The European Union promised to work with British Prime Minister Theresa May to see "whether a way through can be found" after May asked for changes to the divorce deal to be made to get it through the British parliament. The proclaimed goal for both sides is being able to avoid the major disruption of a no-deal Brexit.
May was in Brussels Thursday February 7th to plead with EU leaders to change the withdrawal agreement she negotiated last year, which was rejected overwhelmingly by the British parliament in January.
EU leaders have repeatedly made clear there would be no renegotiations and said it would be impossible to replace the controversial provision, known as the "backstop" because it is required to ensure no hard border between Northern Ireland and EU-member Ireland, once the focus for sectarian violence.
"President Juncker underlined that the EU27 will not reopen the withdrawal agreement," the EU's executive arm said, but described talks between Juncker and May as "robust” and “constructive," according to AP.
The two tasked their teams to work on "whether a way through can be found that would gain the broadest possible support in the UK Parliament” and still respect the EU's stance. They agreed to meet again before the end of February.
European Council President Donald Tusk also said he still believed a common Brexit solution was possible, but conveyed the frustration in Brussels a day earlier, saying he wondered what "that special place in hell looks like, for those who promoted Brexit, without even a sketch of a plan how to carry it out safely." The statement drew criticism from many in Britain amidst the already tense atmosphere.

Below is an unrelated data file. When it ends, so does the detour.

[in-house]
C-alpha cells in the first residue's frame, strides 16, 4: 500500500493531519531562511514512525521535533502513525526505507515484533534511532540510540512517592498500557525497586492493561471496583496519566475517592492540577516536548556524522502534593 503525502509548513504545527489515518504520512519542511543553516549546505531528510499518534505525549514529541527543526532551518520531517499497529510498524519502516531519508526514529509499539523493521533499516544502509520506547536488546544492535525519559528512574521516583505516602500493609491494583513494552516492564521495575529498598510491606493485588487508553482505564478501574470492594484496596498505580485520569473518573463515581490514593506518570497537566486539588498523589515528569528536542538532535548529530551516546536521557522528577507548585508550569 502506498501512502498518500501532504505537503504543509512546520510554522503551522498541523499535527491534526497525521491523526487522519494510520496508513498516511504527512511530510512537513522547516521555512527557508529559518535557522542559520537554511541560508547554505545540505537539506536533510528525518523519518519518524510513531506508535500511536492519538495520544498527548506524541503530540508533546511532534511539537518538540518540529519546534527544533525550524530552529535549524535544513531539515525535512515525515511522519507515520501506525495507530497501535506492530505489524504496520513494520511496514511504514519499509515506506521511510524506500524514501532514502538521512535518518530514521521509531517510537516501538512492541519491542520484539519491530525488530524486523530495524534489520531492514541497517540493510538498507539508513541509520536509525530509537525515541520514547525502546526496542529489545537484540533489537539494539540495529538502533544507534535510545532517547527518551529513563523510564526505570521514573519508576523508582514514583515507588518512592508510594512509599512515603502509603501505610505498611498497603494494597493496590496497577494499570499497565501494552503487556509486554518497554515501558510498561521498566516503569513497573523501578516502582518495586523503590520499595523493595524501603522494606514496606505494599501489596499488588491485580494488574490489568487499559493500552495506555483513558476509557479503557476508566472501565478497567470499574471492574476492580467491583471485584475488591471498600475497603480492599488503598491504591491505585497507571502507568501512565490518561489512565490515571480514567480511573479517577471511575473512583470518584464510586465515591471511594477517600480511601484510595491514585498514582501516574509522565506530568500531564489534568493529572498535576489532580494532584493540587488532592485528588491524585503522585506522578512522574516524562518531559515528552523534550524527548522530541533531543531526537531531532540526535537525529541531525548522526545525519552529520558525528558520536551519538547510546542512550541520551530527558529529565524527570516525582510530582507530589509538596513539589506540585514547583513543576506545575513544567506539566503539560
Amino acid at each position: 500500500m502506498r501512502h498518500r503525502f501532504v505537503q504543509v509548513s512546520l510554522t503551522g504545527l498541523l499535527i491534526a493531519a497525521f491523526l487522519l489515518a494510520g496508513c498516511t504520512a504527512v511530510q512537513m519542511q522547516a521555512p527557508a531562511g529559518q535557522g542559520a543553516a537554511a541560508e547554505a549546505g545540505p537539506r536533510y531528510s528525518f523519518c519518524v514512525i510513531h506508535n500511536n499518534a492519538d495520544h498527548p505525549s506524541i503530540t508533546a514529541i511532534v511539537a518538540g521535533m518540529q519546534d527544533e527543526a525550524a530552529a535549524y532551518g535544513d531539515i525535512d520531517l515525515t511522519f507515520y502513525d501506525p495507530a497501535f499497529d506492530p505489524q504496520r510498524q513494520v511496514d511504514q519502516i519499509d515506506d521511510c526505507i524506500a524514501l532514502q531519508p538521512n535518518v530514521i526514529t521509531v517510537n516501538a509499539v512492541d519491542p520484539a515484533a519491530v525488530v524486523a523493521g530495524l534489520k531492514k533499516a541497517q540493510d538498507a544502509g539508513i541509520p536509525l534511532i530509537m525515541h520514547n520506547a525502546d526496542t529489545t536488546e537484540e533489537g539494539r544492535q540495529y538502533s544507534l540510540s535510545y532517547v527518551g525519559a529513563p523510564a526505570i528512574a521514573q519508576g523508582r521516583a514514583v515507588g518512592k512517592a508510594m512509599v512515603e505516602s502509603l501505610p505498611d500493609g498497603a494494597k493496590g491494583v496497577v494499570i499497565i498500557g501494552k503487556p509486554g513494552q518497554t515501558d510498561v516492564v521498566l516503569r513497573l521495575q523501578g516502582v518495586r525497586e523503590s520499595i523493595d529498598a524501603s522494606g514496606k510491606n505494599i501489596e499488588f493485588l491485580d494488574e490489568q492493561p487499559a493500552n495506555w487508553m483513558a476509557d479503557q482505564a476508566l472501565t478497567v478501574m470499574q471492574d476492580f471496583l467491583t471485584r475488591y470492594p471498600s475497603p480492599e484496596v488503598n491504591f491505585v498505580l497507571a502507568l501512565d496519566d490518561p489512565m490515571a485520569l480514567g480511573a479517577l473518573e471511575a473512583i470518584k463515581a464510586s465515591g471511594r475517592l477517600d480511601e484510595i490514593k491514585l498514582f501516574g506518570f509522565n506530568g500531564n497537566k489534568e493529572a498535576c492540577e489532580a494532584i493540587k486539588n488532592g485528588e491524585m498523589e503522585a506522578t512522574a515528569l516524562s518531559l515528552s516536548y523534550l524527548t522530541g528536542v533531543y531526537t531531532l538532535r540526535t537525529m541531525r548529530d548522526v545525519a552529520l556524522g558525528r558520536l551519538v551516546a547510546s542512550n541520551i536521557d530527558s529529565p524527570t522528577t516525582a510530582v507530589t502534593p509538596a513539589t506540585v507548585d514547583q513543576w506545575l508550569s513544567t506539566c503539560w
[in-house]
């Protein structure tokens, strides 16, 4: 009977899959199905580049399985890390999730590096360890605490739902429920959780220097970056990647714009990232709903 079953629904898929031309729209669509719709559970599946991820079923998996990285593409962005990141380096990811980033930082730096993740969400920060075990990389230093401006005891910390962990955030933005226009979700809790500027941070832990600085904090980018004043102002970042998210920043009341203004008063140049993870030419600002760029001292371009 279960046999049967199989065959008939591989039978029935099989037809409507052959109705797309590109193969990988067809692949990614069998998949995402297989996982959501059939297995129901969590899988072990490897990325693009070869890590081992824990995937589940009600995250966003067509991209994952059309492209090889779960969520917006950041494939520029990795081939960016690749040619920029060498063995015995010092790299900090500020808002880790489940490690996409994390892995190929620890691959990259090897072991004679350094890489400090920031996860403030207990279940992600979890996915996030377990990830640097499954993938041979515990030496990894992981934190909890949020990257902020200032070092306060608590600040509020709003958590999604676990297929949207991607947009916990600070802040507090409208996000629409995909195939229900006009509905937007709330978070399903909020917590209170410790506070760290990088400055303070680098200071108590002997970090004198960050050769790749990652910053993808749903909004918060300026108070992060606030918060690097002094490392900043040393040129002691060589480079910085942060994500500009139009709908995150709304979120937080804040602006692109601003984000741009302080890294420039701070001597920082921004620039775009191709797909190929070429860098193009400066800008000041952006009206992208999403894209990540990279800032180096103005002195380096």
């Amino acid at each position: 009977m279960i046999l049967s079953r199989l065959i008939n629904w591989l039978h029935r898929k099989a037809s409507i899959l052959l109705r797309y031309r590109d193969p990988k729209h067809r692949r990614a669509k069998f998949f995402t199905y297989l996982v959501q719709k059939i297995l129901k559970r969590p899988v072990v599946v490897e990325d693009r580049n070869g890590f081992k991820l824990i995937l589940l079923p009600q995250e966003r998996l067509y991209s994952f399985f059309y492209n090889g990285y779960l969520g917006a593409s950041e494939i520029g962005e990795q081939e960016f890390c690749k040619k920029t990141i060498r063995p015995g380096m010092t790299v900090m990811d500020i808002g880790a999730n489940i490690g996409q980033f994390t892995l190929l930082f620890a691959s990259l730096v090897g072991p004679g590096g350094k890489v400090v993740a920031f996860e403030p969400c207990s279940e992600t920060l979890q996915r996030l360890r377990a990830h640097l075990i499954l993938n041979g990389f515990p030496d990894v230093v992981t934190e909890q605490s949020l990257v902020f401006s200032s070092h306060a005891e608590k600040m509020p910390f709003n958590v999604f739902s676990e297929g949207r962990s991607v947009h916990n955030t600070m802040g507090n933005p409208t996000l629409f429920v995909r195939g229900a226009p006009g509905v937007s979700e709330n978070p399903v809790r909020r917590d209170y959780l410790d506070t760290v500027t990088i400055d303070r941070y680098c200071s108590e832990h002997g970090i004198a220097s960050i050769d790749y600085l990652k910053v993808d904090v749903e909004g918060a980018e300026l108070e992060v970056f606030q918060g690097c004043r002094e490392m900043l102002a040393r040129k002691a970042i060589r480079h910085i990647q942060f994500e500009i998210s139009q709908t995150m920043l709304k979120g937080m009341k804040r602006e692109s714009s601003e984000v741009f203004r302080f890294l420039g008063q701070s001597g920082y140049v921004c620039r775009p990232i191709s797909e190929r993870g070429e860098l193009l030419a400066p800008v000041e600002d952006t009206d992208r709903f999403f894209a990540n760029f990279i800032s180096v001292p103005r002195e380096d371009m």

Meanwhile, more possible repercussions of a no-deal Brexit were raised back in the UK. Digital Minister Jeremy Wright said that mobile roaming would not be protected in a no-deal Brexit. British tourists could therefore see the return of expensive mobile roaming charges when going on holiday.
On the same day, the Bank of England announced that Britain faced its weakest economic growth in ten years in 2019, according to their calculations. Governor Mark Carney blamed "the fog of Brexit” for causing “mounting uncertainty,” and the global slowdown for “creating a series of tensions in the economy, tensions for business.”
The British parliament is set to hold a debate on Brexit after May has completed her tour, which includes further stops in Strasbourg and Dublin for more talks, Reuters reported. May has said she wants to bring a revised deal back to parliament for a vote as soon as possible, and promised that, should her deal not be ready for a so-called "meaningful vote" by February 13th, lawmakers will get to debate Brexit on February 14th.